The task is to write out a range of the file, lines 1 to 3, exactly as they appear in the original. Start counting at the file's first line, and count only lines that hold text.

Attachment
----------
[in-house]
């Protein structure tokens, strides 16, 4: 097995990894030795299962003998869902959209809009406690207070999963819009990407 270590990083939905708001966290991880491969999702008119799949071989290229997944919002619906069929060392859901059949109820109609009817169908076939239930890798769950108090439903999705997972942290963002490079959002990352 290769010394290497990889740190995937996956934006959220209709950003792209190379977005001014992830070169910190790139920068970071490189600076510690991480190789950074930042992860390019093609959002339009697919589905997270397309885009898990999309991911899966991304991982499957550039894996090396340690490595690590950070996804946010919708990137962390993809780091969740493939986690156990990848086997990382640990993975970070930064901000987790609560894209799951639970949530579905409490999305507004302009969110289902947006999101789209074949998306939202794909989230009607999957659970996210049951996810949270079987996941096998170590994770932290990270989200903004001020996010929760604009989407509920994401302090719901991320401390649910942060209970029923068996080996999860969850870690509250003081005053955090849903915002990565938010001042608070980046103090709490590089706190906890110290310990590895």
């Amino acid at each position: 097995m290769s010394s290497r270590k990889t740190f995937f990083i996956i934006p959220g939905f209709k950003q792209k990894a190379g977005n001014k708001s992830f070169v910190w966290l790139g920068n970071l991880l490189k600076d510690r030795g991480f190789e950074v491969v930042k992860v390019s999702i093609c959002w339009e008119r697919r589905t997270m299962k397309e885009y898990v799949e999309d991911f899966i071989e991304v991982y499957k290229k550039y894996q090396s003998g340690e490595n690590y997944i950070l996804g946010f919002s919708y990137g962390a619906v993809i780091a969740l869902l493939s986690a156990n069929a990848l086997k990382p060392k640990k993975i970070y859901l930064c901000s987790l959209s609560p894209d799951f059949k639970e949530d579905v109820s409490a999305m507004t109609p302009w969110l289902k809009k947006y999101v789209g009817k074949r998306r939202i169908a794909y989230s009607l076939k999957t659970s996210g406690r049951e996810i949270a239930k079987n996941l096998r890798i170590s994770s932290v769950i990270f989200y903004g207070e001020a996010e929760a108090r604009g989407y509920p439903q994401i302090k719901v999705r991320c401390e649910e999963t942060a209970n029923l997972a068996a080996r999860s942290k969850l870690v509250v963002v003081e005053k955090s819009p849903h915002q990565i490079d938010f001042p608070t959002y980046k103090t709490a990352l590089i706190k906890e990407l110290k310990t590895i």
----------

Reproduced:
[in-house]
């Protein structure tokens, strides 16, 4: 097995990894030795299962003998869902959209809009406690207070999963819009990407 270590990083939905708001966290991880491969999702008119799949071989290229997944919002619906069929060392859901059949109820109609009817169908076939239930890798769950108090439903999705997972942290963002490079959002990352 290769010394290497990889740190995937996956934006959220209709950003792209190379977005001014992830070169910190790139920068970071490189600076510690991480190789950074930042992860390019093609959002339009697919589905997270397309885009898990999309991911899966991304991982499957550039894996090396340690490595690590950070996804946010919708990137962390993809780091969740493939986690156990990848086997990382640990993975970070930064901000987790609560894209799951639970949530579905409490999305507004302009969110289902947006999101789209074949998306939202794909989230009607999957659970996210049951996810949270079987996941096998170590994770932290990270989200903004001020996010929760604009989407509920994401302090719901991320401390649910942060209970029923068996080996999860969850870690509250003081005053955090849903915002990565938010001042608070980046103090709490590089706190906890110290310990590895």
């Amino acid at each position: 097995m290769s010394s290497r270590k990889t740190f995937f990083i996956i934006p959220g939905f209709k950003q792209k990894a190379g977005n001014k708001s992830f070169v910190w966290l790139g920068n970071l991880l490189k600076d510690r030795g991480f190789e950074v491969v930042k992860v390019s999702i093609c959002w339009e008119r697919r589905t997270m299962k397309e885009y898990v799949e999309d991911f899966i071989e991304v991982y499957k290229k550039y894996q090396s003998g340690e490595n690590y997944i950070l996804g946010f919002s919708y990137g962390a619906v993809i780091a969740l869902l493939s986690a156990n069929a990848l086997k990382p060392k640990k993975i970070y859901l930064c901000s987790l959209s609560p894209d799951f059949k639970e949530d579905v109820s409490a999305m507004t109609p302009w969110l289902k809009k947006y999101v789209g009817k074949r998306r939202i169908a794909y989230s009607l076939k999957t659970s996210g406690r049951e996810i949270a239930k079987n996941l096998r890798i170590s994770s932290v769950i990270f989200y903004g207070e001020a996010e929760a108090r604009g989407y509920p439903q994401i302090k719901v999705r991320c401390e649910e999963t942060a209970n029923l997972a068996a080996r999860s942290k969850l870690v509250v963002v003081e005053k955090s819009p849903h915002q990565i490079d938010f001042p608070t959002y980046k103090t709490a990352l590089i706190k906890e990407l110290k310990t590895i």